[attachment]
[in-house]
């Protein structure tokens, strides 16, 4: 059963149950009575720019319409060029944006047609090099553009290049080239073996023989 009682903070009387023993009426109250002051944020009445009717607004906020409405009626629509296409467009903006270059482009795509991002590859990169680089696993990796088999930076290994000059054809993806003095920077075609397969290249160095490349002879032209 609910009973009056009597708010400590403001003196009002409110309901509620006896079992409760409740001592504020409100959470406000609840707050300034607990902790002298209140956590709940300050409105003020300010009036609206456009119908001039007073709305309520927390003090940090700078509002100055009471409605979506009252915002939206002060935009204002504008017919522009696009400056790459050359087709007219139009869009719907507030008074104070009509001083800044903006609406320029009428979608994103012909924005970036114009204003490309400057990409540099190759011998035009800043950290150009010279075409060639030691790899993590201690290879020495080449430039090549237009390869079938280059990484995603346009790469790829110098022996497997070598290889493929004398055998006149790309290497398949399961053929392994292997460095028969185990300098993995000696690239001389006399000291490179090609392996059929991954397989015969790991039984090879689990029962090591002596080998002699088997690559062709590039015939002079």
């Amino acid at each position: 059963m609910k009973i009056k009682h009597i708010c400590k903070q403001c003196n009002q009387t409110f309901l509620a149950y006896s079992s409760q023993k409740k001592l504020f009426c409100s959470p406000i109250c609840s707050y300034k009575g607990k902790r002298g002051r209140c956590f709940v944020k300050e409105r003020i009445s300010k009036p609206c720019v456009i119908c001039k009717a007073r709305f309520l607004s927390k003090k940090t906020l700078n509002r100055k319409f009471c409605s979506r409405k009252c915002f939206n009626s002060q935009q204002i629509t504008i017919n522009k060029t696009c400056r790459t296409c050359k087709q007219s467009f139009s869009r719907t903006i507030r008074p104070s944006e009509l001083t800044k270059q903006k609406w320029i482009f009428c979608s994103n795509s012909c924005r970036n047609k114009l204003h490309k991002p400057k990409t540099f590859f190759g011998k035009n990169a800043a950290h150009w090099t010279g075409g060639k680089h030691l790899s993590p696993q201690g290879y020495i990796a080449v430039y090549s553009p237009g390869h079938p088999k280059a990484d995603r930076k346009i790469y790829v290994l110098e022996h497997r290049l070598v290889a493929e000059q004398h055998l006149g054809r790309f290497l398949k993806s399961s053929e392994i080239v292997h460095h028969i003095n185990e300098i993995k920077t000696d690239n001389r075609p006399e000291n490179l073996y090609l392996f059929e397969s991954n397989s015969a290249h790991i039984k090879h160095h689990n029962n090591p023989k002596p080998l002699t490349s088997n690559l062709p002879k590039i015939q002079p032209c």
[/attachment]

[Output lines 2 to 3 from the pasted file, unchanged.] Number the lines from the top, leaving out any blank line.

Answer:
């Protein structure tokens, strides 16, 4: 059963149950009575720019319409060029944006047609090099553009290049080239073996023989 009682903070009387023993009426109250002051944020009445009717607004906020409405009626629509296409467009903006270059482009795509991002590859990169680089696993990796088999930076290994000059054809993806003095920077075609397969290249160095490349002879032209 609910009973009056009597708010400590403001003196009002409110309901509620006896079992409760409740001592504020409100959470406000609840707050300034607990902790002298209140956590709940300050409105003020300010009036609206456009119908001039007073709305309520927390003090940090700078509002100055009471409605979506009252915002939206002060935009204002504008017919522009696009400056790459050359087709007219139009869009719907507030008074104070009509001083800044903006609406320029009428979608994103012909924005970036114009204003490309400057990409540099190759011998035009800043950290150009010279075409060639030691790899993590201690290879020495080449430039090549237009390869079938280059990484995603346009790469790829110098022996497997070598290889493929004398055998006149790309290497398949399961053929392994292997460095028969185990300098993995000696690239001389006399000291490179090609392996059929991954397989015969790991039984090879689990029962090591002596080998002699088997690559062709590039015939002079």
């Amino acid at each position: 059963m609910k009973i009056k009682h009597i708010c400590k903070q403001c003196n009002q009387t409110f309901l509620a149950y006896s079992s409760q023993k409740k001592l504020f009426c409100s959470p406000i109250c609840s707050y300034k009575g607990k902790r002298g002051r209140c956590f709940v944020k300050e409105r003020i009445s300010k009036p609206c720019v456009i119908c001039k009717a007073r709305f309520l607004s927390k003090k940090t906020l700078n509002r100055k319409f009471c409605s979506r409405k009252c915002f939206n009626s002060q935009q204002i629509t504008i017919n522009k060029t696009c400056r790459t296409c050359k087709q007219s467009f139009s869009r719907t903006i507030r008074p104070s944006e009509l001083t800044k270059q903006k609406w320029i482009f009428c979608s994103n795509s012909c924005r970036n047609k114009l204003h490309k991002p400057k990409t540099f590859f190759g011998k035009n990169a800043a950290h150009w090099t010279g075409g060639k680089h030691l790899s993590p696993q201690g290879y020495i990796a080449v430039y090549s553009p237009g390869h079938p088999k280059a990484d995603r930076k346009i790469y790829v290994l110098e022996h497997r290049l070598v290889a493929e000059q004398h055998l006149g054809r790309f290497l398949k993806s399961s053929e392994i080239v292997h460095h028969i003095n185990e300098i993995k920077t000696d690239n001389r075609p006399e000291n490179l073996y090609l392996f059929e397969s991954n397989s015969a290249h790991i039984k090879h160095h689990n029962n090591p023989k002596p080998l002699t490349s088997n690559l062709p002879k590039i015939q002079p032209c």